5. 9

    Yes – More than ninety-eight percent (98%) of the design patents in a my sample were issued without the PTO challenging their novelty or nonobviousness under Sections 102 or 103(a).

  6. 7

    Thanks Paul & Perry — You asked about 102/103 rejections. My initial analysis of design patent pair data shows that the PTO is operating as a de facto registration system with more than ninety-eight percent (98%) of the design patents in a my sample being issued without the PTO challenging their novelty or nonobviousness under Sections 102 or 103(a). These are preliminary results based on the analysis of a few hundred design patent file histories only.

  7. 6

    Paul there is no European requirement of non-obviousness. Instead, a design to be registrable must be novel and have individual character. No infringement unless that individual character is misappropriated. Machine parts that “must fit”, and machine parts that “must match” present a special difficulty, amongst those who compete to supply spare parts. As you might guess, Germany favours for such machine parts the protection of pan-European registration rights but not all EU Member States agree with that position.

    Designs that are dictated exclusively by function are not registrable.

    Can you say more about shake-down suits. Are they happening? I didn’t know. Have you followed the P&G vs Reckitt Benckiser litigation in Europe, on designs of cans (cheap imitiations, P&G might huff) for spraying aerosol cleaning/polishing fluids?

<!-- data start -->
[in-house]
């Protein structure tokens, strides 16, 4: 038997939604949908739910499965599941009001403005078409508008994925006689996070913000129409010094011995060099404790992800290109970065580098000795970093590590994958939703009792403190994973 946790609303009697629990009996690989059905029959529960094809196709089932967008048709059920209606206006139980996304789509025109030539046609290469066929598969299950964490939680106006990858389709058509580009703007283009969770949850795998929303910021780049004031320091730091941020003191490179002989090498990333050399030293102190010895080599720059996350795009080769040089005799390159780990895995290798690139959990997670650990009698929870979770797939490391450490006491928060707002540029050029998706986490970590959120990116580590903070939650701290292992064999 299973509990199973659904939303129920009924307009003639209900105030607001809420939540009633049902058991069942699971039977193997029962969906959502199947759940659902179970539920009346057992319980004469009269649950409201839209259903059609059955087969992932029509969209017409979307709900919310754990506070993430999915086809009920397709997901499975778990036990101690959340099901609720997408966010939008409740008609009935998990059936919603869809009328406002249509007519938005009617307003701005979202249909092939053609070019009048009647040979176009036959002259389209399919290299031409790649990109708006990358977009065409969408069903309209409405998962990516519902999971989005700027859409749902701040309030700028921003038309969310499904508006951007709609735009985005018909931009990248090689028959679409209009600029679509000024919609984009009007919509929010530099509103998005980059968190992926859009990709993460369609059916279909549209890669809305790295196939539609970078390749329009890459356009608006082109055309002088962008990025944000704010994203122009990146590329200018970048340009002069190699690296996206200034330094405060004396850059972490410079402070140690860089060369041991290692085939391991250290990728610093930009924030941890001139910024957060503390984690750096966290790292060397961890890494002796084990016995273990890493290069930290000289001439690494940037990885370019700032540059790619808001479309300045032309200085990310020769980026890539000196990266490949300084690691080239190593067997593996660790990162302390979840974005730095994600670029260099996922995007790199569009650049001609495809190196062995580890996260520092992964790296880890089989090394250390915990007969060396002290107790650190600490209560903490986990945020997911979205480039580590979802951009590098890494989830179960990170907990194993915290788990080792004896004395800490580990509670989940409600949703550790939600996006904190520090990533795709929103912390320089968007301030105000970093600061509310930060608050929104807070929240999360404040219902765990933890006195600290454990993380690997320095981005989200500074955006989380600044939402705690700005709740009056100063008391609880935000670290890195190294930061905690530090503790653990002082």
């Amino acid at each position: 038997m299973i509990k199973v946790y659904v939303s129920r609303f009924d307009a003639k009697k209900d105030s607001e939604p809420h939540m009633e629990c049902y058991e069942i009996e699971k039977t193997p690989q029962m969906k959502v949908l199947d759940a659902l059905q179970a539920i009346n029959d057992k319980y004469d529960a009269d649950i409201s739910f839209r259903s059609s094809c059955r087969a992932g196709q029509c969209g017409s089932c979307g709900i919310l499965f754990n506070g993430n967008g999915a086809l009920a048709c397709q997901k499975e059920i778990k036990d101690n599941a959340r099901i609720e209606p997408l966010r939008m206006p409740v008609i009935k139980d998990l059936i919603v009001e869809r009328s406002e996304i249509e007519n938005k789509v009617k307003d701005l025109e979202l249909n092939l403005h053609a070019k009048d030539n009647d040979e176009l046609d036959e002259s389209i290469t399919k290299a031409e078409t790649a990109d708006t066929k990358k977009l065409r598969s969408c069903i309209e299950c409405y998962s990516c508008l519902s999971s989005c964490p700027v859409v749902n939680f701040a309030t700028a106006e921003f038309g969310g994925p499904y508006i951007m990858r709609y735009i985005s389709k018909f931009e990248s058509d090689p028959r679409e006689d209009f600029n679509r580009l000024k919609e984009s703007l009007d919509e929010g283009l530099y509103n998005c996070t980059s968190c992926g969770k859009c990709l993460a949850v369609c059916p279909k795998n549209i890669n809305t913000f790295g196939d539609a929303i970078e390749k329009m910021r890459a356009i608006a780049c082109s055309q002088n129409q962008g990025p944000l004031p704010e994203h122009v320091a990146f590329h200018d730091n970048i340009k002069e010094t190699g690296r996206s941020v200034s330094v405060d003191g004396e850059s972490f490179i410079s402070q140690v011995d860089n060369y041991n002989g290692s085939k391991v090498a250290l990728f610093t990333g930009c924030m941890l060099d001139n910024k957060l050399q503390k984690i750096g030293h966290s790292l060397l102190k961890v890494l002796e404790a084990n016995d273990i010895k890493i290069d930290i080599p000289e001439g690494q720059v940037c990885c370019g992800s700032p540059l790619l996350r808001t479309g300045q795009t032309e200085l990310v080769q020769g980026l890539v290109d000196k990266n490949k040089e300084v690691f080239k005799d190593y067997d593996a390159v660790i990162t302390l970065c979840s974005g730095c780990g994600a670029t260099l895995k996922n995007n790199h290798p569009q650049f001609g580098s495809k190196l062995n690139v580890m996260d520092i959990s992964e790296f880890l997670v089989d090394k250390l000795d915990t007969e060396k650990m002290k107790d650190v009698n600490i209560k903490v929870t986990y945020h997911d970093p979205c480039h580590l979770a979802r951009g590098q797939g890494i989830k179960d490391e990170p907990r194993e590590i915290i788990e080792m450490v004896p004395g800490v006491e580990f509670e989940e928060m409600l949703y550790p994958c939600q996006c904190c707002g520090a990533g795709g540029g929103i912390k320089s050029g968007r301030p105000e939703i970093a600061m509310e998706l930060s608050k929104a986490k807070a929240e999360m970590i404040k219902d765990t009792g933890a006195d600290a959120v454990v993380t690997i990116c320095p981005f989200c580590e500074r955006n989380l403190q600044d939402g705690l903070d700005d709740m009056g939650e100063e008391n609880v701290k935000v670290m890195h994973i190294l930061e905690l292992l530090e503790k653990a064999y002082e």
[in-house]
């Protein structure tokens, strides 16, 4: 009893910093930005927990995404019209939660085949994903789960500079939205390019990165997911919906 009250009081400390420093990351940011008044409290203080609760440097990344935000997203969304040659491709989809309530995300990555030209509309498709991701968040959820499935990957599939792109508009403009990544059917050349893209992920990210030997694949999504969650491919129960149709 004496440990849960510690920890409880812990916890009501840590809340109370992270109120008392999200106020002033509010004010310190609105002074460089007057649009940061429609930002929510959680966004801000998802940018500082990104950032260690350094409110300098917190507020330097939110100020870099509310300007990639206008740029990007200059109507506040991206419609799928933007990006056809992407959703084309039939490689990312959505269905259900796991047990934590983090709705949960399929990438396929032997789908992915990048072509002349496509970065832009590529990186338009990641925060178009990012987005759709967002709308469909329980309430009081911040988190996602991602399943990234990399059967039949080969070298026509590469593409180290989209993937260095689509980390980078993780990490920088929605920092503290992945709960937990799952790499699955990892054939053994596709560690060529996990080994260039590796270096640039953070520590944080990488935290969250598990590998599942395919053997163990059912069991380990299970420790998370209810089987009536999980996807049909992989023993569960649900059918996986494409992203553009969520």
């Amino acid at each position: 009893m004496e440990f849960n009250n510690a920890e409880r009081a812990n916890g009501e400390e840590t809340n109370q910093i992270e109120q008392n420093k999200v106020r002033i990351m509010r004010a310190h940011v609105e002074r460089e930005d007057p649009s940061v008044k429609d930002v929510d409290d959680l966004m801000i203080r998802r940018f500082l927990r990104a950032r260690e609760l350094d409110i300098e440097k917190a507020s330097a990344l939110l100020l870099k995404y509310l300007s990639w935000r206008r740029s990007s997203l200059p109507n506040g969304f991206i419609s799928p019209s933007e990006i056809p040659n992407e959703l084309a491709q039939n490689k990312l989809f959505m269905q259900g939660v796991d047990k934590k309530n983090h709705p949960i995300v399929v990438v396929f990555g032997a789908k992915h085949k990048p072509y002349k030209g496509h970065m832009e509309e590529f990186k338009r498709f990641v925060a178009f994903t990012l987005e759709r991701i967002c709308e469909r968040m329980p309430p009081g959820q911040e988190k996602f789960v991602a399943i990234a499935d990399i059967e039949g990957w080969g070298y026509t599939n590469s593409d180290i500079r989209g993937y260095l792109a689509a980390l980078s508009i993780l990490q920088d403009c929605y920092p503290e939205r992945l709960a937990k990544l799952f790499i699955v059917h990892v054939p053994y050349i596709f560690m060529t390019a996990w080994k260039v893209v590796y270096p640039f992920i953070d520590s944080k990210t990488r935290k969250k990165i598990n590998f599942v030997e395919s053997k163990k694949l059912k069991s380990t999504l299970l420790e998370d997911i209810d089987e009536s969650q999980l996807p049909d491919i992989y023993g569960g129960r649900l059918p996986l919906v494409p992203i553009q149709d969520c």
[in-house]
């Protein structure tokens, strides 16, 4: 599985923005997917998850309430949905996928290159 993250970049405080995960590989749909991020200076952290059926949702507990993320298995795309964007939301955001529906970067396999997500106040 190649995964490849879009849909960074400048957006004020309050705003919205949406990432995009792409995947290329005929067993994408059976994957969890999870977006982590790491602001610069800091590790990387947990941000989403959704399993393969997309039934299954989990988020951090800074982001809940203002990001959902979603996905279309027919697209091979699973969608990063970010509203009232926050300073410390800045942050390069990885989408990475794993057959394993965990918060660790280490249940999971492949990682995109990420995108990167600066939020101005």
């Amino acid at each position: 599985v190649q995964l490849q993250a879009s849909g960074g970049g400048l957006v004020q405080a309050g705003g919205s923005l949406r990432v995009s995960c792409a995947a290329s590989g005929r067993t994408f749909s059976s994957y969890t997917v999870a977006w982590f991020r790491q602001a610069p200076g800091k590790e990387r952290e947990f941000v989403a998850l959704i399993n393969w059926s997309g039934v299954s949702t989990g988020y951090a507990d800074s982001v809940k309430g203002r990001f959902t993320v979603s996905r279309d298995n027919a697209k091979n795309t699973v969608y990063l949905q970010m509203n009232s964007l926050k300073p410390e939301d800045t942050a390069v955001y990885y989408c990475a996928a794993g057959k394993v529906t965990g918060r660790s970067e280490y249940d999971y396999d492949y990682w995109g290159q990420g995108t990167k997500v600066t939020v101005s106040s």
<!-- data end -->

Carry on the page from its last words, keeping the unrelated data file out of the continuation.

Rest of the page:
How about attacking validity at the EU Registry? Is that not cheap enough for you? There have been plenty of such actions by now, I gather. Standard: preponderance of evidence.

  8. 5

    Good question Max. I found it particulary disturbing to hear reports, if true, that in Europe one can easily get [and presumably enforce?] a design registration on some non-inventive machine part that has to be made in that shape to fit in the machine, not for any ornamental reason?
    I.e., I do not see much difference bwtween registered designs and de facto unexamined design applications. Either presents a real commercial danger if their enforcement is not effectively limited to their express intent of protecting unobvious ornamental, not structural, designs, which needs is an appropriate low cost validity test that will prevent shake-down suits.

  9. 4